As mentioned in the Summary, the unique combination of shell 12, cam actuator 13, and truncated section 93 or straight section 93' in accordance with the present invention provides the capability of a variety of gripping and releasing arrangements which can be utilized or in sequence to effect numerous practical mechanisms. FIG. 9, depicts an alternate application of the invention where are separate clamp assembly tool 130 which is a modification of a Model XX tool manufactured and sold by the Roper Whitney Company is used to operate the collar assembly 122. In this alternate embodiment, clamp assembly tool 130 depicts the lever arm 63' in the idle first position. The collar assembly 122 is compressed by grasping and holding the lever arm 63' to the position shown in dashed lines by lever arm 63". In the second position, the lever arm 63" pivots about cam axis 62 and provides a downward thrust on cam follower pin 81 to apply compressive force on the cam actuator 13' which is transmitted to the compressive surface 131. The collar assembly 122 is compressed between the compressive surface 131 and the base surface 132. The lever arm 63" is retained in the second position with the clamp dwell retaining ring 67' that is part of the lever grip 68 of the clamp assembly tool 130. Compressing the collar assembly 122 permits the insertion of the straight stud 121 or the hooked stud 121'. After inserting the straight stud 121 or the hooked stud 121', the lever arm 63" is released to affix the collar assembly 122 to the straight stud 121 or the hooked stud 121'. In the released position, and the lever arm 63' returns to the first position. The clamp assembly tool 130 can be removed from the straight stud 121 or the hooked stud 121' and collar assembly 122. Referencing FIGS. 10 & 11, flange elements 111 are held between the retention surface 102 of the straight stud 121 or the hooked stud 121' and the bottom surface 26 of the released collar assembly 122. More specifically, FIG. 10 details an alternate embodiment wherein the pressure spring 41 exerts a separating force between the spring centering recess 24 of the tubular housing 14' that is affixed to the shell 12 at the shell interface 23 and the pressure application surface 54 of the pressure ring 51. The tapered surface 53 exerts an compressive force on the movable balls 31 whose position is maintained by the radial openings 21 in the shell 12 that is affixed to the tubular housing 14'. The movable balls 31 impinges the truncated section 93 section of the straight stud 121. The stop ring 72' interfaces the pressure ring stop surface 82' to retain the pressure ring 51 relative to the shell 12 and tubular housing 14' assembly. The straight stud 121, as shown in FIG. 12, comprises a rounded stud head 101 with a retention surface 102, a shear resistant shank 105, a truncated section 93 section, and a full diameter termination section 104. The collar assembly 122 can be transformed into a security device by the addition of the tag hole 103 to the full diameter termination section 104 of the straight stud 121. A tamper evident tag seal, like the Spring-LokŪ seal or the padlock seal produced by E. J. Brooks Company can be treaded through the tag hole 103 to complete the conversion to a security device. In another alternate embodiment, FIG. 11 demonstrates a rotary chain hasp 140 being engaged by a hooked stud 121' and collar assembly 122. In this embodiment, a chain 141 is affixed to a mounting surface with a chain mount 142 and retained by the coupled hooked stud 121' with a formed hook 92' element whose position is maintained by the retained chain link 91' that is sandwiched between the flange elements 111 that are secured between the retention surface 102 and the collar assembly 122. The ability to maintain the position of the hooked stud 121' permits the installation and removal of the collar assembly 122 with a clamp assembly 130 with lengthened lever arms 63. The hooked stud 121', as illustrated in FIG. 13, comprises a formed hook 92', a truncated section 93, a formed retention surface 102, and a cylindrical termination section 104.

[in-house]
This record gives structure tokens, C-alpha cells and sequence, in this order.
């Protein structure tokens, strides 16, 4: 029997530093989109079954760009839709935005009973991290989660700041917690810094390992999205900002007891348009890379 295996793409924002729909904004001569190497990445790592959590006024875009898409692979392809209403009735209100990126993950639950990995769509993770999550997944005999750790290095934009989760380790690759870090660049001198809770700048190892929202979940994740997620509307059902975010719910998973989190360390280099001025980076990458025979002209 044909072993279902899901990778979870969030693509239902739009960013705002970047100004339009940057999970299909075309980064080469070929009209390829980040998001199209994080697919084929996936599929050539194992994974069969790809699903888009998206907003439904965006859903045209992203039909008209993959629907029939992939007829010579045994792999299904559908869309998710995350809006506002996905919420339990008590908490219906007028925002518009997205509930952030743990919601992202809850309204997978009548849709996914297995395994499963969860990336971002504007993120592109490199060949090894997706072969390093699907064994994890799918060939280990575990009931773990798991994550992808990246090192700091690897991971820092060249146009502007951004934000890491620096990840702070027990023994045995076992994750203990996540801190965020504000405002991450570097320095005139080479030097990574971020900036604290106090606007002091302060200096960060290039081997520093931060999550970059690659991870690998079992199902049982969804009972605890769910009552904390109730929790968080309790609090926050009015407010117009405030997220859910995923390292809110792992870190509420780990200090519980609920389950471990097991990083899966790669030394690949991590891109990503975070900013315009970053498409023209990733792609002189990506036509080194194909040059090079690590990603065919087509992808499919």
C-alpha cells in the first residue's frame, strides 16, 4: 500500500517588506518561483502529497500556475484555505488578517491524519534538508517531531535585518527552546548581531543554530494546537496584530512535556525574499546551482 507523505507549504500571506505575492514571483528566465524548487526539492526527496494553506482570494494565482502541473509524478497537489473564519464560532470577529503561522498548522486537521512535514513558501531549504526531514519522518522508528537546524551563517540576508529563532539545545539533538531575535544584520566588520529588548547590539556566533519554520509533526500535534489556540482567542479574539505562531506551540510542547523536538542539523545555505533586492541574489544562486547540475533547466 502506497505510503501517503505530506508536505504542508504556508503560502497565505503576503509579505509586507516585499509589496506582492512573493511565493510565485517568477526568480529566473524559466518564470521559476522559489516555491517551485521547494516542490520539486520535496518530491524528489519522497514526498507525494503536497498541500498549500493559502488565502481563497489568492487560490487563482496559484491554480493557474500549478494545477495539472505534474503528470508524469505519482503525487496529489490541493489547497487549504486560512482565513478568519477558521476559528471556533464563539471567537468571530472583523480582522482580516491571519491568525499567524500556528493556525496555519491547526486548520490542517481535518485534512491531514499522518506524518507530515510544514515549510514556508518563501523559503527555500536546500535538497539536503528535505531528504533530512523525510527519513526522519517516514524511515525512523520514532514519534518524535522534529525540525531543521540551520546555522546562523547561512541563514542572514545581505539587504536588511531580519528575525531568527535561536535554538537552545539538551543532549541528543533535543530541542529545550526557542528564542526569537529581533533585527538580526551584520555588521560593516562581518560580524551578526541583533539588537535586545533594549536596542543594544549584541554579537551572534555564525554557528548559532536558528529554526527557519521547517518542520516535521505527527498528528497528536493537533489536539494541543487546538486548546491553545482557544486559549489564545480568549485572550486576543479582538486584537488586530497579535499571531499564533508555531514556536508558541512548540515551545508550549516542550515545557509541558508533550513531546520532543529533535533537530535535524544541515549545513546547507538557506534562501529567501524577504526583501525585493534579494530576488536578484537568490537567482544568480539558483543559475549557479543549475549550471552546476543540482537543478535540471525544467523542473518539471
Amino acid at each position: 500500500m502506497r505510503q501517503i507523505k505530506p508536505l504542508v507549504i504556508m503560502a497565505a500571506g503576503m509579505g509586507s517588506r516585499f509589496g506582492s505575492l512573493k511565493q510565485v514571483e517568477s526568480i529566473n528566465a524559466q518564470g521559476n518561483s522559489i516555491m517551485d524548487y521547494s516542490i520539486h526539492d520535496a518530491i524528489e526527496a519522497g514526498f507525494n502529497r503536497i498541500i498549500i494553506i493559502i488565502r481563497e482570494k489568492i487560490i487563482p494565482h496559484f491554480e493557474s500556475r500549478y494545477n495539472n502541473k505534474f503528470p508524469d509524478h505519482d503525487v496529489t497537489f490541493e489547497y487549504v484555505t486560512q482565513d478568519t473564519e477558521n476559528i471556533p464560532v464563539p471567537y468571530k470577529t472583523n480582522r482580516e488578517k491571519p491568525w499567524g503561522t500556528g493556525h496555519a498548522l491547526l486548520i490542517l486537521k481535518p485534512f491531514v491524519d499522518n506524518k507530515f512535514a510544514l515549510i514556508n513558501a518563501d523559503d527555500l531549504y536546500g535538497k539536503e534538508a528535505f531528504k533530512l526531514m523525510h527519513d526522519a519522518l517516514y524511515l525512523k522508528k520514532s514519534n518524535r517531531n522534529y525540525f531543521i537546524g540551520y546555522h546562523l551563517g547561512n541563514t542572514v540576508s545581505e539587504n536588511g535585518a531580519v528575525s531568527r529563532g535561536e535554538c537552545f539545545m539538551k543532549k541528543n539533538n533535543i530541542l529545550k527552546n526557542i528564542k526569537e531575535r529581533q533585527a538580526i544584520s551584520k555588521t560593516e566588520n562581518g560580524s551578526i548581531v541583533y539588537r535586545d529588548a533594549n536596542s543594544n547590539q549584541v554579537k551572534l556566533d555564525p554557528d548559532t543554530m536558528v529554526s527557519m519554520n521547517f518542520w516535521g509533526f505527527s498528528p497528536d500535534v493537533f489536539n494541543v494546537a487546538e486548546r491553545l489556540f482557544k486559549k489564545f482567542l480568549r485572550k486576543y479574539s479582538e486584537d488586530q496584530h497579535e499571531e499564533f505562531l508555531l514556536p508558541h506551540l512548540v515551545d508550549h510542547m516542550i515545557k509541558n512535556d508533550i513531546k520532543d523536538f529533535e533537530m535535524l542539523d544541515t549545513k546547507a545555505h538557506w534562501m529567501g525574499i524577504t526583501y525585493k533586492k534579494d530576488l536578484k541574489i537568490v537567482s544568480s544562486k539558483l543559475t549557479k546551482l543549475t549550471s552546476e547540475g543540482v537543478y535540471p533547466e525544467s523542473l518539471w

Whereas the present invention has been described herein in detail with specific reference to preferred embodiments thereof, it will be understood that variations and modifications can be effected within the spirit and scope of the invention as described hereinbefore and as defined in the appended claims.
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|CH483334A *||Title not available|
|FR694791A *||Title not available|
|Citing Patent||Filing date||Publication date||Applicant||Title|
|US5791176 *||Jan 26, 1996||Aug 11, 1998||C.A.S. Locks, S.L.||Combined actuation lock|
|DE19944256A1 *||Sep 15, 1999||Apr 12, 2001||Ernst Markart||Test strip for optical- or amperometric determination of e.g. blood sugar, comprises optically-transparent substrate, with thin layer of reagent painted onto it|
|WO1999003538A1 *||Jul 17, 1998||Jan 28, 1999||Lima Junior Octavio Bessa||A self-acting locking device for preventing suspended bodies from free fall and acceleration|
|U.S. Classification||292/252, 411/348|
|International Classification||A62B1/04, B60N2/015|
|Cooperative Classification||A62B1/04, B60N2/01516, Y10T292/14|
|European Classification||B60N2/015B2, A62B1/04|
|Jul 18, 2000||REMI||Maintenance fee reminder mailed|
|Dec 24, 2000||LAPS||Lapse for failure to pay maintenance fees|
|Feb 27, 2001||FP||Expired due to failure to pay maintenance fee|
Effective date: 20001224